Heterogeneity in the impact of type of schooling on adult health and lifestyle
Andrew Jones () and
Pedro Rosa Dias
Journal of Health Economics, 2018, vol. 57, issue C, 1-14
Using data from a major educational reform in England and Wales, we examine heterogeneity in the long-term impacts of the exposure to different secondary schooling systems, characterized by selective early-tracking system versus non-selective comprehensive schooling, on health outcomes and smoking. We adopt a local instrumental variables approach to estimate person-centered treatment (PeT) effects, thereby recovering the full distribution of individual-level causal effects. We find that the transition from a selective early-tracking system to a non-selective one produced, on a fraction of individuals, significantly increased depression and cigarette smoking. These effects were persistent over time. Cognitive abilities did not moderate the effects, but students with lower non-cognitive skills were most likely to be negatively affected by this exposure.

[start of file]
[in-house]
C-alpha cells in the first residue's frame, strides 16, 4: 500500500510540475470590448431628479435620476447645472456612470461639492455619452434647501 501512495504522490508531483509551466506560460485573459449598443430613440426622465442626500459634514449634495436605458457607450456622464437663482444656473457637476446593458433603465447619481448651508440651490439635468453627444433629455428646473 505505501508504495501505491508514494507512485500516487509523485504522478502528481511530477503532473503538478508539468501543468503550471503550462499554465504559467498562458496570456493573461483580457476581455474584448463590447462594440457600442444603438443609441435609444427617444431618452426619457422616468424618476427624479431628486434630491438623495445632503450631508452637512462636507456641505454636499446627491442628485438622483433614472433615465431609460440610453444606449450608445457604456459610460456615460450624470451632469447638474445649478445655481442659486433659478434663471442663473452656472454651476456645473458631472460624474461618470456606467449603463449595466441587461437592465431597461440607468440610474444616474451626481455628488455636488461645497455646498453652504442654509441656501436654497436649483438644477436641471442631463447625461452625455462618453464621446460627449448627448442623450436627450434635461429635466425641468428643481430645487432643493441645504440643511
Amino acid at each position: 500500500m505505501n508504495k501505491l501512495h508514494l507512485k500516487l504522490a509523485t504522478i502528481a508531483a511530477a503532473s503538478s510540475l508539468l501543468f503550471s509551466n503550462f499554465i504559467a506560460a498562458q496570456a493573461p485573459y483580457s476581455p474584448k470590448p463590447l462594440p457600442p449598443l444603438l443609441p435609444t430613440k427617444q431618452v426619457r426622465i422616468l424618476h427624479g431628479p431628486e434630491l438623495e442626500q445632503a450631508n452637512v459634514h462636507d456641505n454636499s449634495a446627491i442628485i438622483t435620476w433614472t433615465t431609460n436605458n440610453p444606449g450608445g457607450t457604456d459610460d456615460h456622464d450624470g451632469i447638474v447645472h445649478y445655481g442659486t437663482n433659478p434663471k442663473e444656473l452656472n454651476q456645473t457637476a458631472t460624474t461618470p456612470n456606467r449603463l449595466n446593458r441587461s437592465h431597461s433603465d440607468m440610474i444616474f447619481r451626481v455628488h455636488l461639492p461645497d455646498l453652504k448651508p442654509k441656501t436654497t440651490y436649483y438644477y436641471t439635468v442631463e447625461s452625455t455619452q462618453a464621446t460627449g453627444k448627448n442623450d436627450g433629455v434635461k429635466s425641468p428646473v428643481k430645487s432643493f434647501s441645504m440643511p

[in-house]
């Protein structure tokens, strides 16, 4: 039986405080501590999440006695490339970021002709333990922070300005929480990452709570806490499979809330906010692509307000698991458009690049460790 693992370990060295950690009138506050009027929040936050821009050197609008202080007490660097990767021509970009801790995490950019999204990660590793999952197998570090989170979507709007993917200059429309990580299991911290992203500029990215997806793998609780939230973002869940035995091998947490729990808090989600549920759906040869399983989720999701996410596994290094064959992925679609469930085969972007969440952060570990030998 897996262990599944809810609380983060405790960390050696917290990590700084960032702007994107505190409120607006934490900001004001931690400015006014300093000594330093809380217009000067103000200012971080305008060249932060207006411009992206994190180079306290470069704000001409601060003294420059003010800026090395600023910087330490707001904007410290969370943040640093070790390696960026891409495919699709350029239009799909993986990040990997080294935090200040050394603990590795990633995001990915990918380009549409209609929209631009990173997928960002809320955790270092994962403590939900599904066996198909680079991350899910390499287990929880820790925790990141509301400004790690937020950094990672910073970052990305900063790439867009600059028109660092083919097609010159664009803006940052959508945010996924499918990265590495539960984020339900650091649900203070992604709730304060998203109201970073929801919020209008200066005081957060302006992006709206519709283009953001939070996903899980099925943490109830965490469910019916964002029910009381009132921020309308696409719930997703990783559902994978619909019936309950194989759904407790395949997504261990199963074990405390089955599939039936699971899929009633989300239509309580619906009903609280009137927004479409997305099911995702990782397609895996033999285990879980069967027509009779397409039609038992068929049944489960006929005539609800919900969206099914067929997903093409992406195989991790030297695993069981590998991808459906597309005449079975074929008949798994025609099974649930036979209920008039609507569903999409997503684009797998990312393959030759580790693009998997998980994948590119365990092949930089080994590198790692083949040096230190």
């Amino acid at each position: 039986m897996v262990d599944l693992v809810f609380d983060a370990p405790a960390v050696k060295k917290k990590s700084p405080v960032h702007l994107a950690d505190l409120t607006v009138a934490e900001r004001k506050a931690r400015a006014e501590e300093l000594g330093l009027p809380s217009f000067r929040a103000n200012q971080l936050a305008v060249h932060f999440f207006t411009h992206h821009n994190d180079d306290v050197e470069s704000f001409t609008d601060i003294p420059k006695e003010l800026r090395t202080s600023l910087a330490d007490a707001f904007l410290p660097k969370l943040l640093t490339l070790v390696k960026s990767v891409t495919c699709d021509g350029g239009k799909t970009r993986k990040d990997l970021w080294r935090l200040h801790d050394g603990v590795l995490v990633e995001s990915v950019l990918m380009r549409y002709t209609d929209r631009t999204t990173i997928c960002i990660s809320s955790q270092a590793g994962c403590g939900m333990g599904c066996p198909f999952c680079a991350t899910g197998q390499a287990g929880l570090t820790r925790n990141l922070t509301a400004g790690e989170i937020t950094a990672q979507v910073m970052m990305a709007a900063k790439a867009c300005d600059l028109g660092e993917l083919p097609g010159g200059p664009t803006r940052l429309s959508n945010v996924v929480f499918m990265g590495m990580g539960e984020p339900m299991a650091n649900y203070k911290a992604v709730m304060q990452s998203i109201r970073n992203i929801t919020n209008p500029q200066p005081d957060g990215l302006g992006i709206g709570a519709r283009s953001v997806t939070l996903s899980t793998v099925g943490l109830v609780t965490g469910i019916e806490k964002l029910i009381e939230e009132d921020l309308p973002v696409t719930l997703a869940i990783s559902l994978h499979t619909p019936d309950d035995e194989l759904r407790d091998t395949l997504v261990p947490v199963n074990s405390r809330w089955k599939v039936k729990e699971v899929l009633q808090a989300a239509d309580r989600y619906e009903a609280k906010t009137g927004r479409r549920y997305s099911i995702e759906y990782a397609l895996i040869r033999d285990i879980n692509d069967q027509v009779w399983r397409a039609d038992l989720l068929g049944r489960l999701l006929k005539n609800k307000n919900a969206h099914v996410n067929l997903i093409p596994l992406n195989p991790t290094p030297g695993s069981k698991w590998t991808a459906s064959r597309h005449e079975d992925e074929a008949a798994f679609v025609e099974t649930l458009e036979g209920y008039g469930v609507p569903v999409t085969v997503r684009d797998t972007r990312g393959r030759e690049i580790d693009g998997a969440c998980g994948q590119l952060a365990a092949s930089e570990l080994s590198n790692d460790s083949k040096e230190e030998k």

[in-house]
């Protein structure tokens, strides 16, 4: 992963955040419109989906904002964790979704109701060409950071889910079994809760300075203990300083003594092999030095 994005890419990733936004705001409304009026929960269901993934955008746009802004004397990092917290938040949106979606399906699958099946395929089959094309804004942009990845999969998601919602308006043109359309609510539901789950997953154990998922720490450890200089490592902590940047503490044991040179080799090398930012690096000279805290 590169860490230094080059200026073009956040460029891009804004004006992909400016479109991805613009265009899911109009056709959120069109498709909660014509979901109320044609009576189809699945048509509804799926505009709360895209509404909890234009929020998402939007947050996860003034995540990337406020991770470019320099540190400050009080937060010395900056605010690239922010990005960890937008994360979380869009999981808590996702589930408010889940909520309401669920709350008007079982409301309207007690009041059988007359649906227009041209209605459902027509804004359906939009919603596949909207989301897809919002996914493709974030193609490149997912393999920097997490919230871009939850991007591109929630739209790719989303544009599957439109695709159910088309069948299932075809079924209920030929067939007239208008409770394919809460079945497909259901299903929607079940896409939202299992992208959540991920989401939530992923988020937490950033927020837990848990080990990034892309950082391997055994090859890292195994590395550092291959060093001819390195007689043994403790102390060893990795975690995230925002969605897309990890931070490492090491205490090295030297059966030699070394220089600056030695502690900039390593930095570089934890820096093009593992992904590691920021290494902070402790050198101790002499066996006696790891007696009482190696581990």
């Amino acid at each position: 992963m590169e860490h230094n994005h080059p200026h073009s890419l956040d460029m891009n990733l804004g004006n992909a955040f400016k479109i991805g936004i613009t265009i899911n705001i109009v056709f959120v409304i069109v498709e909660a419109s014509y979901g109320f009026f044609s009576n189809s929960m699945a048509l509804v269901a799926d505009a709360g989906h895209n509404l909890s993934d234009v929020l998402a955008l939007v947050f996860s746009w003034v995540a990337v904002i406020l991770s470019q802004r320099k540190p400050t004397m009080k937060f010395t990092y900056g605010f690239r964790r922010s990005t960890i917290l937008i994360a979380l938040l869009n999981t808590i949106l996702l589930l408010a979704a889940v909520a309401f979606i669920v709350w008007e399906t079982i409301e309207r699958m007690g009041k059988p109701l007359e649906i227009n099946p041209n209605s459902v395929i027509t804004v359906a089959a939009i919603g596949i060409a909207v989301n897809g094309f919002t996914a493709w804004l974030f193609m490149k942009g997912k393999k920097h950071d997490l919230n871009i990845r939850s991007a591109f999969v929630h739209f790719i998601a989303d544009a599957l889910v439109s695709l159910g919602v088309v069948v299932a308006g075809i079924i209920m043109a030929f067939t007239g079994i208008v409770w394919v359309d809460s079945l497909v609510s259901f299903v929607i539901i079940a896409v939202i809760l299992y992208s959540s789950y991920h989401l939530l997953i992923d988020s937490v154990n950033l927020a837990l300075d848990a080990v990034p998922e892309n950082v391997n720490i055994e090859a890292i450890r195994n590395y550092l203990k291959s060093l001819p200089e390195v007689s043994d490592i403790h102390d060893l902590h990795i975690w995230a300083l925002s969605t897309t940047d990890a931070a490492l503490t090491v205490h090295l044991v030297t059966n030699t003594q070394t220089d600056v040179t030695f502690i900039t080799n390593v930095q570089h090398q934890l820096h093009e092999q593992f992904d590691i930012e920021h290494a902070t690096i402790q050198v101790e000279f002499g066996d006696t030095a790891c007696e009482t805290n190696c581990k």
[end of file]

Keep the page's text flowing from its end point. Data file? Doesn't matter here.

Keywords: Educational reform; Health; Lifestyle; Heterogeneity; Instrumental variable (search for similar items in EconPapers)
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Persistent link: https://EconPapers.repec.org/RePEc:eee:jhecon:v:57:y:2018:i:c:p:1-14
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